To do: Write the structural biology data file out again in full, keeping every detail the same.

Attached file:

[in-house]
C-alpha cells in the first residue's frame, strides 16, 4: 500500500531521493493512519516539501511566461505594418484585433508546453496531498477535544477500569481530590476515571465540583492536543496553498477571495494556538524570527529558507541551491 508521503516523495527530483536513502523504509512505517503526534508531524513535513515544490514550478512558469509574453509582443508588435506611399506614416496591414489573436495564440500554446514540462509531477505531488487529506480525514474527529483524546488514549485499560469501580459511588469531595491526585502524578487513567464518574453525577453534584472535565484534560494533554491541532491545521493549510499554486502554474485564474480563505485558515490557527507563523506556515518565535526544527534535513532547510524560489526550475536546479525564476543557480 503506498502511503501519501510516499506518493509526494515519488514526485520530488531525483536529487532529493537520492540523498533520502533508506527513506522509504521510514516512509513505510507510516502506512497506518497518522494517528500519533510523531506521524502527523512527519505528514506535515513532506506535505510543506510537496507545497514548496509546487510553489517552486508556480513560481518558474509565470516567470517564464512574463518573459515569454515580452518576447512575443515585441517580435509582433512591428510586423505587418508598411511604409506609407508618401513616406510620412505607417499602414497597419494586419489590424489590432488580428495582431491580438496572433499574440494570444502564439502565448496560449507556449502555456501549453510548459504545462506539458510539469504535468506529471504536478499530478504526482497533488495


[in-house]
C-alpha cells in the first residue's frame, strides 16, 4: 500500500531521493493512519516539501511566461505594418484585433508546453496531498477535544477500569481530590476515571465540583492536543496553498477571495494556538524570527529558507541551491 508521503516523495527530483536513502523504509512505517503526534508531524513535513515544490514550478512558469509574453509582443508588435506611399506614416496591414489573436495564440500554446514540462509531477505531488487529506480525514474527529483524546488514549485499560469501580459511588469531595491526585502524578487513567464518574453525577453534584472535565484534560494533554491541532491545521493549510499554486502554474485564474480563505485558515490557527507563523506556515518565535526544527534535513532547510524560489526550475536546479525564476543557480 503506498502511503501519501510516499506518493509526494515519488514526485520530488531525483536529487532529493537520492540523498533520502533508506527513506522509504521510514516512509513505510507510516502506512497506518497518522494517528500519533510523531506521524502527523512527519505528514506535515513532506506535505510543506510537496507545497514548496509546487510553489517552486508556480513560481518558474509565470516567470517564464512574463518573459515569454515580452518576447512575443515585441517580435509582433512591428510586423505587418508598411511604409506609407508618401513616406510620412505607417499602414497597419494586419489590424489590432488580428495582431491580438496572433499574440494570444502564439502565448496560449507556449502555456501549453510548459504545462506539458510539469504535468506529471504536478499530478504526482497533488495